94

What is the disadvantage of using intrinsic aids?

Looking at the Act, which contains the problem, to try and find a solution may not always be helpful.

95

Why are presumptions regarded as intrinsic aids?

They are presumptions about the Act itself.

96

What is the principle behind presumptions?

That certain concepts are applicable to all statutes, unless explicity stated otherwise.

97

State 4 examples of presumptions.

1. Statutes do not apply retrospectively
2. Statutes do not change the common law.
3. The Crown is not bound by any statute.
4. Mens rea is required in criminal cases.

98

Describe what is meant by rules of language.

There are 3 rules that can function as intrinsic aids to help make the meanining of a word clearer where a particular sentence structure has been used.

99

What decides which rule of language should be used?

The sentence structure.

100

What does ejusdem generis?

"Of the same kind"

101

To which sentence structure is ejusdem generis applied?

Lists of 2 or more specific words, followed by a general word.

102

What is the ejusdem generis rule of language?

In a list of 2 or more specific words followed by a general word, the general word should be assumed to be of the same kind as its preceding words.

103

Give an example of the ejusdem generis rule.

In the list "Dogs, cats and other animals", "other animals" should be interpreted as being other domesticated animals.

104

Explain a case to demonstrate the use of ejusdem generis.

Powell v Kempton Park Racecourse [1899], held "house, office, room or other place for betting" couldn't include an open-air racecourse as the words in the list all had a roof.

105

What is the benefit of the ejusdem generis rule?

It doesn't require the draftsman to write an exhaustive list.

106

What is the disadvantage of the ejusdem generis rule?

What the judge will consider to be of the same type is unpredictable.

107

What does expressio unius est exclusio alterius mean?

"Expression of one is exclusion of another"

108

To which sentence structure is the expressio unius rule applied?

A list of specific words.

109

How does the expressio unius rule work?

The judge must interpret the Act to only include the items in that list.

110

Explain a case to demonstrate the use of the expressio unius rule.

R v Inhabitants of Sedgley [1831], "lands, houses and coalmines" was interpreted not to include limestone mines.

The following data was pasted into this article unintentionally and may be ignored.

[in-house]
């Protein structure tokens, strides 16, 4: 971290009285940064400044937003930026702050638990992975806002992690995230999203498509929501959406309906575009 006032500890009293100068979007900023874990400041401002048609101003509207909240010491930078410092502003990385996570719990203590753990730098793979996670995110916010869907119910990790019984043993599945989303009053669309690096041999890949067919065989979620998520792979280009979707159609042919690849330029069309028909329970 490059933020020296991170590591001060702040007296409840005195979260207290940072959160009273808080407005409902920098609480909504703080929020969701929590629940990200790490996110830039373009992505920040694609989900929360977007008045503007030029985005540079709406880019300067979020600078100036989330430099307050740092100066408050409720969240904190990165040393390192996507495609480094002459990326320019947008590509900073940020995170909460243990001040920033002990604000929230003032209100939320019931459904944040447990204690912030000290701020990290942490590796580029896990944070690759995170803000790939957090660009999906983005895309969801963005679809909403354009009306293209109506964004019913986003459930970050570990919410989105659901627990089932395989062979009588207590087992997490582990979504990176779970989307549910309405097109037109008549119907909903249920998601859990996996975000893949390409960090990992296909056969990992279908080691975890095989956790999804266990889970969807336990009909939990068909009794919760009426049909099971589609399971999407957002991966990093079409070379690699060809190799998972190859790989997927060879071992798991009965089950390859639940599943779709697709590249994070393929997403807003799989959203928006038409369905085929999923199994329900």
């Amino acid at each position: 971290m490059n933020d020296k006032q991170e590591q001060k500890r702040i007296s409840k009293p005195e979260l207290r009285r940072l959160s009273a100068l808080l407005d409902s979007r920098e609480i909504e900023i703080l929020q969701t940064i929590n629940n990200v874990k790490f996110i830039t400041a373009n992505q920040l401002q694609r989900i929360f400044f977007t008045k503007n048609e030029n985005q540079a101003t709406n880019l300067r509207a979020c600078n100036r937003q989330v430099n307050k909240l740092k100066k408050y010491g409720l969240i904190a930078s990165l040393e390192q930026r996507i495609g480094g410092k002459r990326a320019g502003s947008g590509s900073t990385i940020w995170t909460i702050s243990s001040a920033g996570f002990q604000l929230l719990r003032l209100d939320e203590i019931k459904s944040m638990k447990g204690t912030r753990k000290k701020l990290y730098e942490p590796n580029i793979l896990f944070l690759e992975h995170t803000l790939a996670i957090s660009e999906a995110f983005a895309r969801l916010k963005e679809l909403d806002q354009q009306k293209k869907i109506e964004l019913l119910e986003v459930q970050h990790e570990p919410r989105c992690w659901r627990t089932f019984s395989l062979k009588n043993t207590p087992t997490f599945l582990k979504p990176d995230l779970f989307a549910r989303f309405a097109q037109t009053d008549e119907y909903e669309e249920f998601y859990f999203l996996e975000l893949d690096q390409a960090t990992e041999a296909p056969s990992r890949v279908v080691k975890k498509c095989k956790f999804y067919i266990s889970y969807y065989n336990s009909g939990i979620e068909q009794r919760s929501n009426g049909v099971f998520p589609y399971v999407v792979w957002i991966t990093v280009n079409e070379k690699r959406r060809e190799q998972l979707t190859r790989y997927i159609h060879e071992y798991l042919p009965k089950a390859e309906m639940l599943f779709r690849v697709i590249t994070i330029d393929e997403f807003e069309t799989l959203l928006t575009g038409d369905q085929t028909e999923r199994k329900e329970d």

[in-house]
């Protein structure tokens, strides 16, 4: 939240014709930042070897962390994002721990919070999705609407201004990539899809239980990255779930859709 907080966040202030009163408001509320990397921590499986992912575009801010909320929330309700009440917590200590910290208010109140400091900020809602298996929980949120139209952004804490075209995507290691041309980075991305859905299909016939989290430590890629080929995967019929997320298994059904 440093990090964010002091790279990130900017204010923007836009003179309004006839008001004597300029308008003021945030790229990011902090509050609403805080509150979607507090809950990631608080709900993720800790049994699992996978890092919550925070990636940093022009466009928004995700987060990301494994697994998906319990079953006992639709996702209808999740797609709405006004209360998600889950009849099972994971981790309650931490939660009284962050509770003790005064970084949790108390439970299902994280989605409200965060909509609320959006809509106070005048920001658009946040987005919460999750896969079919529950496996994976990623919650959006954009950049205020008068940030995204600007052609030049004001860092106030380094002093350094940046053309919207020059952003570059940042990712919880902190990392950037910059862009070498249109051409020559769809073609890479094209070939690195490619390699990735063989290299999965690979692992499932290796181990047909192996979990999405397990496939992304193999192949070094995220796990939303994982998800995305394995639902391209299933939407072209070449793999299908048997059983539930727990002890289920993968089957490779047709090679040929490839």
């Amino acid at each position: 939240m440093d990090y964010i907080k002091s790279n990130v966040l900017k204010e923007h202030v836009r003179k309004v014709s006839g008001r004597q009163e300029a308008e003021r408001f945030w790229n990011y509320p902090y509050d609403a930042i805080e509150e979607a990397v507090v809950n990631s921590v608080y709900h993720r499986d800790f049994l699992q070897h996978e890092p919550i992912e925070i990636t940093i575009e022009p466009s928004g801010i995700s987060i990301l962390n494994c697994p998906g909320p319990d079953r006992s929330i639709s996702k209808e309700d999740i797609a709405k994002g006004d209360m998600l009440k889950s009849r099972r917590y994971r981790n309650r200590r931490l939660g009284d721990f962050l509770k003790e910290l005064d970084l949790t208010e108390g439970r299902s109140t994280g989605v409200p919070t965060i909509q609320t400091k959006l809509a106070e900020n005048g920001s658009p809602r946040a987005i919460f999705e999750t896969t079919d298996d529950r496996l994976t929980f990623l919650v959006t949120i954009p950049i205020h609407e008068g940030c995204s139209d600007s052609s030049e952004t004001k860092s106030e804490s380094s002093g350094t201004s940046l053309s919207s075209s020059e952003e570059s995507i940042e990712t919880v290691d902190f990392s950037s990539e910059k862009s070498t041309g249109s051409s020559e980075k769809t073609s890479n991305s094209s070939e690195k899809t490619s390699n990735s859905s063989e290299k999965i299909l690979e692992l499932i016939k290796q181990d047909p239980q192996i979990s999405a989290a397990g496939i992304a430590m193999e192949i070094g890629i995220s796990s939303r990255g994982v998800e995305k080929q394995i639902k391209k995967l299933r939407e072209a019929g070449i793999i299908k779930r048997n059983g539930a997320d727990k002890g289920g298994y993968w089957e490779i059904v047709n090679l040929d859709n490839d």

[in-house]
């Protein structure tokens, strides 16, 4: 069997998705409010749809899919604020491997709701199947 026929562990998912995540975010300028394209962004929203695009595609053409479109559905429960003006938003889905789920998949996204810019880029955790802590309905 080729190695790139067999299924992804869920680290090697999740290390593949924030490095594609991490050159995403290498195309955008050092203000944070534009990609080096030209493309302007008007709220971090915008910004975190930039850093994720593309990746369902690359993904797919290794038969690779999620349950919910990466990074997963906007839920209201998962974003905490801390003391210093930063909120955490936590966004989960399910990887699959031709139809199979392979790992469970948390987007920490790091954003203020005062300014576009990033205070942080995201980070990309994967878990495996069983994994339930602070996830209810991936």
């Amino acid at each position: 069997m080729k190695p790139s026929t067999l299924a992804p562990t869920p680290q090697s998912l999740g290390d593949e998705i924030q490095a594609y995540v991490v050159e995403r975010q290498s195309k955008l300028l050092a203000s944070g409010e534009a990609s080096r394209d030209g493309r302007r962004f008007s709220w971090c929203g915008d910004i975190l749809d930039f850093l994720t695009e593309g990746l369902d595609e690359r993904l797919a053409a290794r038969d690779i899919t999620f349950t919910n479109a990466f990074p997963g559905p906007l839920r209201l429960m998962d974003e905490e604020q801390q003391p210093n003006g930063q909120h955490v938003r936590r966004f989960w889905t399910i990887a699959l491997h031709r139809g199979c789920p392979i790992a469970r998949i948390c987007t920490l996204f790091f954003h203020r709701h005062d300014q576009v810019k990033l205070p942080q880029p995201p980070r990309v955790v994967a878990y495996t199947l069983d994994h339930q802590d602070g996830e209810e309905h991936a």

111

What is the benefit of the expressio unius rule?

There is no scope for judicial creation.

112

What is the disadvantage of the expressio unius rule?

There is no scope for development as society changes.

113

What does noscitur a sociis mean?

"It is known from its associates"

114

How does noscitur a sociis work?

The word is interpreted in the conetxt of the Act as a whole. It involves looking at other words in the Act in order to develop a sense of meaning.

115

Explain a case to demonstrate the use of noscitur a sociis.

Muir v Keay [1975], the Act prohibbited buildings from being open late at night for "entertainment" without a licence. The defendant ran a cafe which was open late at night, without a licence. "Entertainment" was interpreted to not just mean musical and theatrical productions, but also the smoking of cigars and drinking of coffee and liquors which the cafe provided. The defendant was found guilty.

116

What is the benefit of noscitur a sociis?

It doesn't force the draftsman to write an exhaustive list.

117

What is the disadvantage of nosictur a sociis?

There is scope for judicial creation.

118

How many extrinsic aids are there?

7

119

What are the 7 extrinsic aids?

1. Hansard
2. Dictionaries
3. Textbooks
4. Official publications
5. Treaties
6. Previous Acts and previous case law
7. Interpretation Act 1978

120

What is Hansard?

The transcripts of parliamentary debates.

121

What was held in Davis v Johnson [1979]?

It was wrong for Lord Denning to have used Hansard as an extrinsic aid.

122

What was held in Pepper v Hart [1993]?

The decision of Davis v Johnson [1979] was overruled by the House of Lords, allowing for the use of Hansard as an extrinsic aid.

123

How did Lord Denning describe not being able to use Hansard as an extrinsic aid?

It was like "[groping] about in the dark for the meaning of an Act without switching on the light".

124

In which 3 situations may Hansard be used?

1. The wording of the statute is ambiguous, obscure, or leads to an absurdity.
2. The sought material consists of 1 or more statements by a minister or promoter of the Bill.
3. The statements sought are clear and can be relied upon.

125

True or False? : Hansard is binding in the courts.

False - Hansard is not binding in the courts.

126

What is the disadvantage of the use of Hansard?

It increases the cost of litigation by 25%. Some believe that the cost does not match the value of its contribution.

127

In which cases is a wider use of Hansard permitted?

When dealing with an Act that introduced a European directive or international convention into English law.

128

Which case established a wider use of Hansard in cases involving Acts which incorporated European directives or international conventions into UK law?

Three Rivers District Council v Bank of England (No.2) [1996]

129

What was held in the case of Three Rivers District Council v Bank of England (No.2) [1996]?